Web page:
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Carlsberg launches Somersby cider while Heineken-owned Bulmers releases new Strongbow
Danish drinks giant Carlsberg is introducing a Herefordshire-produced cider just as Heineken-owned Bulmers puts the finishing touches to a new Strongbow pear cider.
Ledbury ’s Bevisol will make the Somersby brand for Carlsberg and Darran Britton, marketing and strategy director for the firm, said the move represents a major investment and show of faith in Herefordshire industry.
“We are using our brand-building expertise to launch a mainstream cider in a market which is enjoying double digit growth,” he said.
“In recent years the cider category has attracted a significant number of new drinkers.”
Gabe Cook, from Bulmers, has welcomed Carlsberg’s move, believing it could be good for business.
“I am sure we will fight them tooth and nail in the pub and on the shop floor but it is all good healthy competition,” he said.
"It's a massive success story: we are finding the revival of cider is continuing"- Matthew Langley of Westons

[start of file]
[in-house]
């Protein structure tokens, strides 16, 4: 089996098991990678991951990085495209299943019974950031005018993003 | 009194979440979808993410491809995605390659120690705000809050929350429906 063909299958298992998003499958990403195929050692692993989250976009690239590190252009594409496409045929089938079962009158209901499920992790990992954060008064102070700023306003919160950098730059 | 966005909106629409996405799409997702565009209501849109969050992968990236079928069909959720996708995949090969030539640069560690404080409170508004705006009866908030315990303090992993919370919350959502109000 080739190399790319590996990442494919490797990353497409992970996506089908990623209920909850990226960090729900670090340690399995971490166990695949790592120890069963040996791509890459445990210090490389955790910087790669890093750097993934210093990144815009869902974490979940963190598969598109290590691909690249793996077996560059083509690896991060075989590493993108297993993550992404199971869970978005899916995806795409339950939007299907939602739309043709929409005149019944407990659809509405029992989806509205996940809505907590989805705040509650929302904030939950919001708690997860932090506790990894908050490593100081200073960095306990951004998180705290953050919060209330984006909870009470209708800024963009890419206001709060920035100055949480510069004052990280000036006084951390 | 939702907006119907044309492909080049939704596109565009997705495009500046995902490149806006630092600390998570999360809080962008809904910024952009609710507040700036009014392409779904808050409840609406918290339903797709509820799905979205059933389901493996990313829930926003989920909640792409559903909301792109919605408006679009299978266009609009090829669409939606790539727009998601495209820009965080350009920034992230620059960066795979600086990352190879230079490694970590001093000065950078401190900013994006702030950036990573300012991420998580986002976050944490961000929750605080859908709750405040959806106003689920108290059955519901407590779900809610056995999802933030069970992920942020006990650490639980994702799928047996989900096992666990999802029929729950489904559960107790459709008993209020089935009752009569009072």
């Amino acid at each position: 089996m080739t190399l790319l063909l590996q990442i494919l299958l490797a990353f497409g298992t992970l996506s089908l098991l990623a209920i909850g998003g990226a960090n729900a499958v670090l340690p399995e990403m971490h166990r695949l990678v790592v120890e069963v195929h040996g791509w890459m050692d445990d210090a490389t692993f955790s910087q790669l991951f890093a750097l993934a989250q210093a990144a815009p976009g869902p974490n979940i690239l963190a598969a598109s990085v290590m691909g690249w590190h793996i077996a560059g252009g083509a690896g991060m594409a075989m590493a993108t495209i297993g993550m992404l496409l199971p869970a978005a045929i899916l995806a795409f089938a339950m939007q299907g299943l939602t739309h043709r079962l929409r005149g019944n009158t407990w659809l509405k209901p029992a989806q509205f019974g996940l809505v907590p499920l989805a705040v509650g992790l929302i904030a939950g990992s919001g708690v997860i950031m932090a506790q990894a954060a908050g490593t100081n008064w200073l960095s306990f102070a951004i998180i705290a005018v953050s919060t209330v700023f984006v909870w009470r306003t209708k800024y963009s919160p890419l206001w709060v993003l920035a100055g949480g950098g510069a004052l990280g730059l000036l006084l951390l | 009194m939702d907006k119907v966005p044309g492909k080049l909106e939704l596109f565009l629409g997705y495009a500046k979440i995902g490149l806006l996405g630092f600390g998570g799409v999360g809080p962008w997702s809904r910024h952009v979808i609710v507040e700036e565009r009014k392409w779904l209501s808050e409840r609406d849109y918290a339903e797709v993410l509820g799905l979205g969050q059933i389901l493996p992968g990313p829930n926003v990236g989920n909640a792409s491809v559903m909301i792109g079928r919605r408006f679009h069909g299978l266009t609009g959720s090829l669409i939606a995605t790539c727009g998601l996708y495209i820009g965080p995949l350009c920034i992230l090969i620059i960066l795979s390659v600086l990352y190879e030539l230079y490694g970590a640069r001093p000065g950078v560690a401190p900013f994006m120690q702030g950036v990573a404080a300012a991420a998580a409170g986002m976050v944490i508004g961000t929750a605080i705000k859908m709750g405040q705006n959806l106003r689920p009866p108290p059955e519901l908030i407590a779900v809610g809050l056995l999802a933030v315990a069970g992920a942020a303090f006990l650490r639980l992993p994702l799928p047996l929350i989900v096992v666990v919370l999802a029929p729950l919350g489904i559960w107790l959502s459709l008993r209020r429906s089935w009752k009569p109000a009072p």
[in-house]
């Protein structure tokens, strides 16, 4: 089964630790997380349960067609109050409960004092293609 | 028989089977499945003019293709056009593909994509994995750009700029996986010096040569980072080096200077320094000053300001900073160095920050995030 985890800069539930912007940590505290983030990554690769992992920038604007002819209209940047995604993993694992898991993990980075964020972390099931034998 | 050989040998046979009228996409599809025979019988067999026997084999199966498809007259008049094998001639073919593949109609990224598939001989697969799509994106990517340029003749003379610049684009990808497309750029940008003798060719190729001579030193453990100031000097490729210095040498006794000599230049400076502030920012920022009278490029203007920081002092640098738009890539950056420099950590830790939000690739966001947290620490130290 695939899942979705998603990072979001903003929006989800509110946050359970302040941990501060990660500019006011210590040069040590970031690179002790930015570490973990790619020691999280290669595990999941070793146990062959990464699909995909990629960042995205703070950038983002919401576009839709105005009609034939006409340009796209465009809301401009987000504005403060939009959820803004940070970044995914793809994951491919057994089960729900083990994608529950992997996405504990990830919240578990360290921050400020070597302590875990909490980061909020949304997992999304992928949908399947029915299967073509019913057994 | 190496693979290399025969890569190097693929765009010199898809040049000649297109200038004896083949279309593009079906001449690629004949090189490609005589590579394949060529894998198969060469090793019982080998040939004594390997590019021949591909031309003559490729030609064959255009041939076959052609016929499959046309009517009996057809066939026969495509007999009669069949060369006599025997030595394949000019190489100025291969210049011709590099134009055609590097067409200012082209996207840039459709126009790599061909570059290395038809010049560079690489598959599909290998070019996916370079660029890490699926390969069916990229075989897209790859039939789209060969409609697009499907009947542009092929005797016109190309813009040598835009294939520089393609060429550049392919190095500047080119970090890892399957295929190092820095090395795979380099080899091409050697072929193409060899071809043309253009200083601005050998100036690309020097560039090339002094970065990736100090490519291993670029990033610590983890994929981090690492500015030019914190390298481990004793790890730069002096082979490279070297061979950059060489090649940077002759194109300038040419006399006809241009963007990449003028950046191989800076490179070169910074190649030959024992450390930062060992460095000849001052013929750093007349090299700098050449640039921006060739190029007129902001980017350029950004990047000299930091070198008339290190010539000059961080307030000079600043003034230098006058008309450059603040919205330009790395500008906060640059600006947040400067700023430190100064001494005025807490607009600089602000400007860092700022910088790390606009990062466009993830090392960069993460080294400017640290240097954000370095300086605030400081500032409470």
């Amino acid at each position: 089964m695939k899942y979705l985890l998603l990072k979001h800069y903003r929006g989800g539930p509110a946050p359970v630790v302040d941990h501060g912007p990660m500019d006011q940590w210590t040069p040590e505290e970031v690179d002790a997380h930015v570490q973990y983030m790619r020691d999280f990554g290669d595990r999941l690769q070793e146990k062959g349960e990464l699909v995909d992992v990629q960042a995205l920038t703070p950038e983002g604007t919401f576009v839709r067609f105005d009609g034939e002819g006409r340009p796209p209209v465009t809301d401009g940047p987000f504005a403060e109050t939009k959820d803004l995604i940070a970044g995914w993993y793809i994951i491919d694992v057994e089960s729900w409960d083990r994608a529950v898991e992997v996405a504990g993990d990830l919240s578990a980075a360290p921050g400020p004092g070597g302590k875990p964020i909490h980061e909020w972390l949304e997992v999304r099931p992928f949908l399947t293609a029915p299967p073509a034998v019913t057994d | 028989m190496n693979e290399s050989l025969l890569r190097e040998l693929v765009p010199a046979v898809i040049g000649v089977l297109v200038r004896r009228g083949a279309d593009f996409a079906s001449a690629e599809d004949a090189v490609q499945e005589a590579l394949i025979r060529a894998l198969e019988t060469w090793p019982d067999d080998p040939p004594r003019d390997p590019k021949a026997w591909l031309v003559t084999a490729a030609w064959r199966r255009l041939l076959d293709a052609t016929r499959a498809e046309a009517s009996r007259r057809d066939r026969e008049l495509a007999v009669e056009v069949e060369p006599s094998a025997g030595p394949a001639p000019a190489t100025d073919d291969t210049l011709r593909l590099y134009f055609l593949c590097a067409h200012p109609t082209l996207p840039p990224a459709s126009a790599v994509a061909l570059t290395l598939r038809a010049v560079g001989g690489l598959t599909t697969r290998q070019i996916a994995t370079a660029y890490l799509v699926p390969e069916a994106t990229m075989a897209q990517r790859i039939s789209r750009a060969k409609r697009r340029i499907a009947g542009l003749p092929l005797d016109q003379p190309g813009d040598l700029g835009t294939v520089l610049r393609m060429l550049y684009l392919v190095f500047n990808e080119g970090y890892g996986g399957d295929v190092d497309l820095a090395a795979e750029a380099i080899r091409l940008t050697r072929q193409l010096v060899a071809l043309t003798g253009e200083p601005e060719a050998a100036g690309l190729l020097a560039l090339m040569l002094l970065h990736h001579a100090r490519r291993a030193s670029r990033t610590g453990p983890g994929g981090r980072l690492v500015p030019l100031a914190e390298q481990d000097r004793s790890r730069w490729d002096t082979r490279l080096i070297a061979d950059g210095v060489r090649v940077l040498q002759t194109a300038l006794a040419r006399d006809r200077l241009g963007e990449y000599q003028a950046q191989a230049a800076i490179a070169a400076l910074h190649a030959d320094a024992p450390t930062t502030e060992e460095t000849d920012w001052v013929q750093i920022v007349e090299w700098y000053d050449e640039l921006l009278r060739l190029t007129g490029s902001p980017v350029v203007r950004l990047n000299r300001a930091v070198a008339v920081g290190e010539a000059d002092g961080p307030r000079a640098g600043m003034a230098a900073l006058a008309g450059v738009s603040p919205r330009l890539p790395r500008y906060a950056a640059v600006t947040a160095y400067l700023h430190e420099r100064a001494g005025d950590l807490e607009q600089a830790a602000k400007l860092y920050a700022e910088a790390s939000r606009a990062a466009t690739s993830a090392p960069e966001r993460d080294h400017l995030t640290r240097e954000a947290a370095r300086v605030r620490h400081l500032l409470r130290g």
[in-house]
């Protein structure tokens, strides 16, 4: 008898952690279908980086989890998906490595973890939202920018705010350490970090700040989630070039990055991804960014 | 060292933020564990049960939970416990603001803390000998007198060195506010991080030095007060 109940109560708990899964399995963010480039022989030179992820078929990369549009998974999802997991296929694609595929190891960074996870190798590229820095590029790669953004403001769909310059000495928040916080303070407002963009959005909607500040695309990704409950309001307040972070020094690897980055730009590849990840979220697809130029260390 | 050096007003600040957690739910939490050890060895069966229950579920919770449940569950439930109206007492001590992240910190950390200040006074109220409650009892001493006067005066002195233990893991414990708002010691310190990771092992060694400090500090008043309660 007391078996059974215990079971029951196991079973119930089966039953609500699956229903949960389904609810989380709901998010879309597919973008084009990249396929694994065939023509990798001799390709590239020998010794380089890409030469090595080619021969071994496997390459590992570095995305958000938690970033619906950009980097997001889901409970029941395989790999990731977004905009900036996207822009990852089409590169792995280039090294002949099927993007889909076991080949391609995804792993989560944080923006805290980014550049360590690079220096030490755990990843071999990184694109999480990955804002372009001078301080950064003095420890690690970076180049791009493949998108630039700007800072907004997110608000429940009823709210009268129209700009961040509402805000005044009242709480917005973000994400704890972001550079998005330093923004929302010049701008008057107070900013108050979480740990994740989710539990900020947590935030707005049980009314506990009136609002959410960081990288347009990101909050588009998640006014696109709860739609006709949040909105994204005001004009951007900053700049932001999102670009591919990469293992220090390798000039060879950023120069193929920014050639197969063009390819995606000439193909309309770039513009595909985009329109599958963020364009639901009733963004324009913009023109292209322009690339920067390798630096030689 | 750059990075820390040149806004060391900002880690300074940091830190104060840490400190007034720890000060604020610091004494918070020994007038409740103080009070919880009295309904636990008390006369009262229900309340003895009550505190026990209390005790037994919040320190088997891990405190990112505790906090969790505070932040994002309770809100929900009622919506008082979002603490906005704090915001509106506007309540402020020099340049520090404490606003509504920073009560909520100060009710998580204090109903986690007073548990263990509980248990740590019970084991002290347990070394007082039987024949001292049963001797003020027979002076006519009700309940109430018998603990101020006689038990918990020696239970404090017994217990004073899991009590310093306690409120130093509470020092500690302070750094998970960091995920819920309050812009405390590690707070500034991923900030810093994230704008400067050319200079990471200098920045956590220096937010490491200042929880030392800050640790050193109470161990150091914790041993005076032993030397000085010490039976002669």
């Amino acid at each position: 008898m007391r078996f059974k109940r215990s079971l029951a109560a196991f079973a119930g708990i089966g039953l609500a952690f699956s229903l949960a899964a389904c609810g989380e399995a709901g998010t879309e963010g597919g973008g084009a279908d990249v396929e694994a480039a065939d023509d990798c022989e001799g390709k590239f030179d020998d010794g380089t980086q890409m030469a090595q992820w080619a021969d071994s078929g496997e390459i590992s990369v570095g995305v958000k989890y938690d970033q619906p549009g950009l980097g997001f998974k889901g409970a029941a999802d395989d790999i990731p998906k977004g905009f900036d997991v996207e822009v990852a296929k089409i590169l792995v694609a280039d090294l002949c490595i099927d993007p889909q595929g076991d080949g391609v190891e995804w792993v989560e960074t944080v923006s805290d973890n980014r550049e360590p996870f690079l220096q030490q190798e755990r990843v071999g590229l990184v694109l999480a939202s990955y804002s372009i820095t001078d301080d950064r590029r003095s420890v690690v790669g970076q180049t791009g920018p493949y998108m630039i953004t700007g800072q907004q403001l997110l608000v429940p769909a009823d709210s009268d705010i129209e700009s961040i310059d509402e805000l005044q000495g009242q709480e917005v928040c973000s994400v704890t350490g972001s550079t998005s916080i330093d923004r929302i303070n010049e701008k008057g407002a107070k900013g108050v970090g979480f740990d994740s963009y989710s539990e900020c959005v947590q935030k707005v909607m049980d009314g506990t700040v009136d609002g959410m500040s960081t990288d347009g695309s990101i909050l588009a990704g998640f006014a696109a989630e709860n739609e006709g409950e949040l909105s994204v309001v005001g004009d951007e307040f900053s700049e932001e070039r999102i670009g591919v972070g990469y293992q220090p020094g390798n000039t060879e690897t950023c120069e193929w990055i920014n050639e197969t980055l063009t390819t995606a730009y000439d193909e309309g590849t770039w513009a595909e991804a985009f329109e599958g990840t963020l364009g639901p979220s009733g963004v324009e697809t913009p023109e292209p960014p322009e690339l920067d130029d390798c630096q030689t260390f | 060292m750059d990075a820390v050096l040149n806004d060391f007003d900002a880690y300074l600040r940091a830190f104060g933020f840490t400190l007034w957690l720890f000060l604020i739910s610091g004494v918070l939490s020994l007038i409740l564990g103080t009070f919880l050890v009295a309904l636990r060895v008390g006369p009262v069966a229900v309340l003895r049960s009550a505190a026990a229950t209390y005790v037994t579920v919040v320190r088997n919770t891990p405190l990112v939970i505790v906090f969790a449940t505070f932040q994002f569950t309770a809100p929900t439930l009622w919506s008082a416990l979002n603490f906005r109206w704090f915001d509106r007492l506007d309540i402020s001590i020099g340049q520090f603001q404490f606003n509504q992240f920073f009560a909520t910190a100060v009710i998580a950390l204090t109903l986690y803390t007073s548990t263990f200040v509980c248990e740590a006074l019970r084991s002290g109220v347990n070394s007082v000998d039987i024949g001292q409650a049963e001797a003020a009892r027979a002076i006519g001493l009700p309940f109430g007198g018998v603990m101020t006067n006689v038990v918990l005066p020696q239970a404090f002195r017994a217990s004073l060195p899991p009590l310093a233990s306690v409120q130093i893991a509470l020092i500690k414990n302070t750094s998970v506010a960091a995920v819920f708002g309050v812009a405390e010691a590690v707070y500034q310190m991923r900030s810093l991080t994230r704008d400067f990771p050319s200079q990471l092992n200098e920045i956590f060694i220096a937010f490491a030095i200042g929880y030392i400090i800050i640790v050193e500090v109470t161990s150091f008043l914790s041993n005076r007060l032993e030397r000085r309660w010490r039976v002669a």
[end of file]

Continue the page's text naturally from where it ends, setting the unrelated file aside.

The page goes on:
“The fact they are making it in Herefordshire is also testament to the county truly being the centre of cider knowledge and expertise.
It is a boon for the county that another cider-maker is to make its cider here.”
In a further boost to the county, Westons has just seen its Stowford Press become the third most popular draught cider in the UK.
Small brewers hope to benefit from cider boom
The move by Carlsberg holds no fear for smallerscale producers, such as Herefordshire Cider Company based on Roman Road in Hereford.
“We are going for a different market and we are quite small,” said Richard Leach, production director.
“But we could potentially package that cider here if they wanted us to.”
Westons, in Much Marcle , has seen its market share continue to grow.
Brand manager Matthew Langley said despite poor weather, Stowford Press is now the third largest draught cider in the UK.
“It's a massive success story,” he said. “We are finding the revival of cider is continuing.”
Tom Oliver, of Oliver's Cider and Perry in Ocle Pychard, said small scale producers are benefiting from the knock-on effect of bigger companies such as Stella Artois investing in new brands.
“Lots of people see cider as the trendy thing to drink which certainly was not the case five or six years ago," said Tom.
“It opens the door to the smaller craft-makers. There must be two dozen small producers in Herefordshire.
Seven or eight years ago you would have been lucky to find half a dozen.”
Cider sales in the UK have seen a 12 per cent increase in value and 10 per cent increase in volume over the last 12 months.